Call To Schedule a Free Consultation
Toll Free 800-645-9625
Local 732-518-8038
A Compassionate Full Service Law Firm
Evening and Weekend Appointments Available

Do inheritance taxes apply to joint bank accounts?

Imagine your grandmother has taken out a joint bank account in both your and her names. She put $50,000 in the account and told you that when she passes away, the money will be yours. Sadly, this day has come and you're experiencing the mixed blessings of having some much-needed extra money on hand while also experiencing the emotions of losing your dear grandmother. You also have a very important question on your mind: Do you have to pay taxes on this money?

The Tax Cuts and Jobs Act, which became law at the beginning of January 2018, has created some tax law changes you should know about. The law raised the federal estate and gift tax exemption to $11.2 million. On the same day, a significant change took effect regarding New Jersey estate law. The New Jersey estate tax was completely done away with on this date.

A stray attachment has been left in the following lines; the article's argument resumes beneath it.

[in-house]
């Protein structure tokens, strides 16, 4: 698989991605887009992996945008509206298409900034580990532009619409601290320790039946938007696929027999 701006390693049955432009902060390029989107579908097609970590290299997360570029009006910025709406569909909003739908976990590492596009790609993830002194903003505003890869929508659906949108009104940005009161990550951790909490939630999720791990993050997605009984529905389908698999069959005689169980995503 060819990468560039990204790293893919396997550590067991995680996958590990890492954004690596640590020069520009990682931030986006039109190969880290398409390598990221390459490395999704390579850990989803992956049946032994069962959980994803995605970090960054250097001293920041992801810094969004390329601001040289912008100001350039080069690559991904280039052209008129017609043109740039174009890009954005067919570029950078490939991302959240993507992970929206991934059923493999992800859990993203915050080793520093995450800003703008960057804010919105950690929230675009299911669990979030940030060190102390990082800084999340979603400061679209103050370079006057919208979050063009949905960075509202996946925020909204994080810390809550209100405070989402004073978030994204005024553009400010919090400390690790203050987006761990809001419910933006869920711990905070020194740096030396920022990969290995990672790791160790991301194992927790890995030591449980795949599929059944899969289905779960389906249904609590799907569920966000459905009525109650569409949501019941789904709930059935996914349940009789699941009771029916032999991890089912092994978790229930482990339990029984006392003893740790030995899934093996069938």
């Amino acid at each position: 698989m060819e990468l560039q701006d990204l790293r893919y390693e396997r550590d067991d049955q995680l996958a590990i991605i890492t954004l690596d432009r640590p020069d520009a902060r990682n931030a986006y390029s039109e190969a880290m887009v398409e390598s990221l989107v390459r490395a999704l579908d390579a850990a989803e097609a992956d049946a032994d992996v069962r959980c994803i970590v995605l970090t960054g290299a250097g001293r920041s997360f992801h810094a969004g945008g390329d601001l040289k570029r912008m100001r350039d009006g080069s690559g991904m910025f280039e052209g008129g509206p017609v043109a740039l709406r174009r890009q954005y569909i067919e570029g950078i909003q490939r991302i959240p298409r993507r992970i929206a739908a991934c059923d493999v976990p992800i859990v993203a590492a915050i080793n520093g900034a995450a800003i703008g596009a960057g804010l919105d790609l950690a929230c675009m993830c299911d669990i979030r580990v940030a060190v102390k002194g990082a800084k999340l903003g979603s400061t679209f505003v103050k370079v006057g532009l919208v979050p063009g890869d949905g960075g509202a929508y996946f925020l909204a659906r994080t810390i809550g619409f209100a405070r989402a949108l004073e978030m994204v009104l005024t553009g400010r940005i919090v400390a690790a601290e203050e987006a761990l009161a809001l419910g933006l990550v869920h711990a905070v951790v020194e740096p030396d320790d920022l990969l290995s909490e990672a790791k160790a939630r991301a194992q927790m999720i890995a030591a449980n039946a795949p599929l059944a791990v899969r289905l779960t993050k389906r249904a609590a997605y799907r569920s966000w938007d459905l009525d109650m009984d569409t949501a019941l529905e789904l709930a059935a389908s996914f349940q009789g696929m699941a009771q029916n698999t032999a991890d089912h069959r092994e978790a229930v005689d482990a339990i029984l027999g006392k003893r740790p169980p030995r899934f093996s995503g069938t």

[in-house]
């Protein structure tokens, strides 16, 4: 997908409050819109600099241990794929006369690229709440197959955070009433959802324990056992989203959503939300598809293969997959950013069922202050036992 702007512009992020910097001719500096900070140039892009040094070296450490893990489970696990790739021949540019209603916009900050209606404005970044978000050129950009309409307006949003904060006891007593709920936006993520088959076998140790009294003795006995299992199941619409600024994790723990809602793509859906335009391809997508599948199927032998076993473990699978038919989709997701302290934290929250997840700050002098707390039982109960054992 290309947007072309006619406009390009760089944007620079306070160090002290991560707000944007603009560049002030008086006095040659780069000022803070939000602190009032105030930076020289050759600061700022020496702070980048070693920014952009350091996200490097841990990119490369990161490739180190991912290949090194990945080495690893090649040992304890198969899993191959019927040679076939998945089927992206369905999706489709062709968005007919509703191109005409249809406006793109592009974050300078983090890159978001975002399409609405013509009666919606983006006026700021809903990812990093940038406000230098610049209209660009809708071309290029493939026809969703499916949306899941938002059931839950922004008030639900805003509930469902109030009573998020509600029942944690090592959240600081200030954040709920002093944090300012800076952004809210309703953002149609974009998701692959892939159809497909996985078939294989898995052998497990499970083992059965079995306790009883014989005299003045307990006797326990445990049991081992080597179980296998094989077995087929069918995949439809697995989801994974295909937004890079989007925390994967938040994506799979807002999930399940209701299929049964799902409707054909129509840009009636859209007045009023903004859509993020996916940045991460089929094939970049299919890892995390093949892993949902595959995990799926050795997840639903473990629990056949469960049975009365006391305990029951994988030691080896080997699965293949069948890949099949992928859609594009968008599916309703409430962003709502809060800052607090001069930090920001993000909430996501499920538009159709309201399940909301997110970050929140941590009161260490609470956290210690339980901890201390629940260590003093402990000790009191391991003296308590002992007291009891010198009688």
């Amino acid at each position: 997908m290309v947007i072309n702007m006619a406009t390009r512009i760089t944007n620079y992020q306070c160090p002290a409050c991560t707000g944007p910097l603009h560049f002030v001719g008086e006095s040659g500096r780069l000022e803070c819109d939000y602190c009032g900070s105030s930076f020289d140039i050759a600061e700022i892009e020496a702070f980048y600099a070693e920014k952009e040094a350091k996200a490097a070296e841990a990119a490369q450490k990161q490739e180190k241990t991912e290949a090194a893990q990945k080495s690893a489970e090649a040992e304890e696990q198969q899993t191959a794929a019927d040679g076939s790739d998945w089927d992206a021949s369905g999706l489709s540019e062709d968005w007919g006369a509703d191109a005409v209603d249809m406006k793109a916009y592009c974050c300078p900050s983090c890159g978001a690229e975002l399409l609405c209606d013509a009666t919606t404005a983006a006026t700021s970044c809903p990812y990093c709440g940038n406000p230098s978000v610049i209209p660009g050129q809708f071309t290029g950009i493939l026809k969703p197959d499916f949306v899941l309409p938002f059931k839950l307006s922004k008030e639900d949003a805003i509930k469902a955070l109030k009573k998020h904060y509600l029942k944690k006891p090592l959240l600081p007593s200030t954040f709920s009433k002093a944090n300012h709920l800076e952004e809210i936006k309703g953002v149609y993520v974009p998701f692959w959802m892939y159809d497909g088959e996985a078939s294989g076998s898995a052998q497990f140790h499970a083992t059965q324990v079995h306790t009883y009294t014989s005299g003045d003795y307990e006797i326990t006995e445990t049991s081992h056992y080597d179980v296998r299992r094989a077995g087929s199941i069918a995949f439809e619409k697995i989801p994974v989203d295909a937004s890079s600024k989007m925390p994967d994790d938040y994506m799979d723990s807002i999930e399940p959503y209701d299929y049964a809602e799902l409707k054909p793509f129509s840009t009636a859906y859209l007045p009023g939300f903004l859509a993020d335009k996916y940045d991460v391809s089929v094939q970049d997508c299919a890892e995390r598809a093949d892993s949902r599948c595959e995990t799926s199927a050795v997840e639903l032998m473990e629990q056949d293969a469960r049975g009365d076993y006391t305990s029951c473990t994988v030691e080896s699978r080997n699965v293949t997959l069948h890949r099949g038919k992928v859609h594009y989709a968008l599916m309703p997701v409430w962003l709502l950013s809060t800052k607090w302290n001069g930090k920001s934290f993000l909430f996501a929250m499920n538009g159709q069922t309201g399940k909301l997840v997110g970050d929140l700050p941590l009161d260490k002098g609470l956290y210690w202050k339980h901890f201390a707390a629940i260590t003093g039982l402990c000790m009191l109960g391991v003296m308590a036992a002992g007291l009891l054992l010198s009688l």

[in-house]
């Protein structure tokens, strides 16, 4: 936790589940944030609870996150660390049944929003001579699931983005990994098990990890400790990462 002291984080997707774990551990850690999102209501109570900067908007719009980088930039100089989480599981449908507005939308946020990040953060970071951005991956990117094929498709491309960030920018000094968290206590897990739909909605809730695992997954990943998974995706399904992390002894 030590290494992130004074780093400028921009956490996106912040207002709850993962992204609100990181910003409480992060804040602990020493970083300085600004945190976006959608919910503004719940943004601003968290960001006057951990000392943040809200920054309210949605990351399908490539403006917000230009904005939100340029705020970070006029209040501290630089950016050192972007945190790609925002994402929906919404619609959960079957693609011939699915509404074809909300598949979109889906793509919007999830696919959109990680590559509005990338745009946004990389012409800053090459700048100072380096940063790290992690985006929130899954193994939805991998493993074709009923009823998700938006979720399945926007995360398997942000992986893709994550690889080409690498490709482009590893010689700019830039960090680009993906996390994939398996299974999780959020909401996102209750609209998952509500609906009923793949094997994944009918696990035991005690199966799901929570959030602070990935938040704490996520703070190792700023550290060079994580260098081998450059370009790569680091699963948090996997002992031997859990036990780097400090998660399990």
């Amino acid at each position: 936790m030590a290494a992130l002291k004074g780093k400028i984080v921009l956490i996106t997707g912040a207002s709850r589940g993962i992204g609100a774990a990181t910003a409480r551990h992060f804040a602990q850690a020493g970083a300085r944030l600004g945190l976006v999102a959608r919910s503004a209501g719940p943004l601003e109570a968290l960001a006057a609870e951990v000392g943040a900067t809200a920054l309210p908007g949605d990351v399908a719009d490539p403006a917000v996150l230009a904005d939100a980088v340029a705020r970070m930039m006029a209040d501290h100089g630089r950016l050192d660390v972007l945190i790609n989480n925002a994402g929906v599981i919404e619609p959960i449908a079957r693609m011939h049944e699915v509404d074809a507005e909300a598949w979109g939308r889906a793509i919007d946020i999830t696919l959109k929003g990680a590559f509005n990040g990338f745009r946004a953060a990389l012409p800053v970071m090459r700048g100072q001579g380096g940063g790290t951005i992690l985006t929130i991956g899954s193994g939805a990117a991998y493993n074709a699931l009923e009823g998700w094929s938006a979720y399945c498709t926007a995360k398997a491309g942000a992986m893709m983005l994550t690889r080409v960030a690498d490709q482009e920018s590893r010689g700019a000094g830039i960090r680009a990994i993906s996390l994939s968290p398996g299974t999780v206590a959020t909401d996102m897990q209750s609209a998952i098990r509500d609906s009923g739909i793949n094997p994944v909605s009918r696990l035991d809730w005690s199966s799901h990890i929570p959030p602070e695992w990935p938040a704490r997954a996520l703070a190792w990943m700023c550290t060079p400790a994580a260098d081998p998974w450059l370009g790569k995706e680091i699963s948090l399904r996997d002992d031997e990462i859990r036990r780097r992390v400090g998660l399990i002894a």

All that said, the New Jersey inheritance tax continues to be in effect. This means, that when it comes to jointly owned bank accounts, there is a likelihood that the money you receive will be subject to taxation. When a grandmother leaves money to a grandchild, the tax rate for the grandchild will be 15 to 16 percent. Even in the case of a jointly held account -- the money that the grandmother put into the account will be subject to taxation. Meanwhile, if the grandaughter can show that he or she deposited money into the account, then that money can be retained tax-free.

It's important to fully understand tax laws as they apply to New Jersey estates, especially if you're the recipient of an inheritance. The more you understand tax laws, the better you'll be able to save money and avoid potential issues or problems later on down the road.

Source:, "Joint bank accounts and inheritance taxes," Karin Price Mueller, Feb. 08, 2018

No Comments

Leave a comment
Comment Information

Privacy Policy | Business Development Solutions by FindLaw, part of Thomson Reuters.